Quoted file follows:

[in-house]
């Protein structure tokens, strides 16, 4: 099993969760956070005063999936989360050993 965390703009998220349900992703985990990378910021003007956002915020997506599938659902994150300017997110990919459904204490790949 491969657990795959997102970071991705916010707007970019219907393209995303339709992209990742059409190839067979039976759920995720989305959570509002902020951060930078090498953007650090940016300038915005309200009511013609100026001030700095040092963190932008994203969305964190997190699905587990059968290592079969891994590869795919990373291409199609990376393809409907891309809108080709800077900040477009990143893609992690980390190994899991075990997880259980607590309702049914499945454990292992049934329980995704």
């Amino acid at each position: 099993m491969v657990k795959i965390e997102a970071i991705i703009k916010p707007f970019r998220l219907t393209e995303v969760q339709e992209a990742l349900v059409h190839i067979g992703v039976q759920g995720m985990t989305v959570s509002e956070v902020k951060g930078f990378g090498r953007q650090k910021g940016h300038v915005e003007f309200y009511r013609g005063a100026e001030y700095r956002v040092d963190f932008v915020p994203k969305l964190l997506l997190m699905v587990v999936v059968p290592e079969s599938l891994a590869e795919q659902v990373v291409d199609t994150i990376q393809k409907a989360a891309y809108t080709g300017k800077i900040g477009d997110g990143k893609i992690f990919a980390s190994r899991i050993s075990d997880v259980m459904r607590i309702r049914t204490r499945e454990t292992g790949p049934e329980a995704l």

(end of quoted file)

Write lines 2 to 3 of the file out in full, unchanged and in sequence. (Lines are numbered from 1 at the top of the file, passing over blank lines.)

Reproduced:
């Protein structure tokens, strides 16, 4: 099993969760956070005063999936989360050993 965390703009998220349900992703985990990378910021003007956002915020997506599938659902994150300017997110990919459904204490790949 491969657990795959997102970071991705916010707007970019219907393209995303339709992209990742059409190839067979039976759920995720989305959570509002902020951060930078090498953007650090940016300038915005309200009511013609100026001030700095040092963190932008994203969305964190997190699905587990059968290592079969891994590869795919990373291409199609990376393809409907891309809108080709800077900040477009990143893609992690980390190994899991075990997880259980607590309702049914499945454990292992049934329980995704």
């Amino acid at each position: 099993m491969v657990k795959i965390e997102a970071i991705i703009k916010p707007f970019r998220l219907t393209e995303v969760q339709e992209a990742l349900v059409h190839i067979g992703v039976q759920g995720m985990t989305v959570s509002e956070v902020k951060g930078f990378g090498r953007q650090k910021g940016h300038v915005e003007f309200y009511r013609g005063a100026e001030y700095r956002v040092d963190f932008v915020p994203k969305l964190l997506l997190m699905v587990v999936v059968p290592e079969s599938l891994a590869e795919q659902v990373v291409d199609t994150i990376q393809k409907a989360a891309y809108t080709g300017k800077i900040g477009d997110g990143k893609i992690f990919a980390s190994r899991i050993s075990d997880v259980m459904r607590i309702r049914t204490r499945e454990t292992g790949p049934e329980a995704l």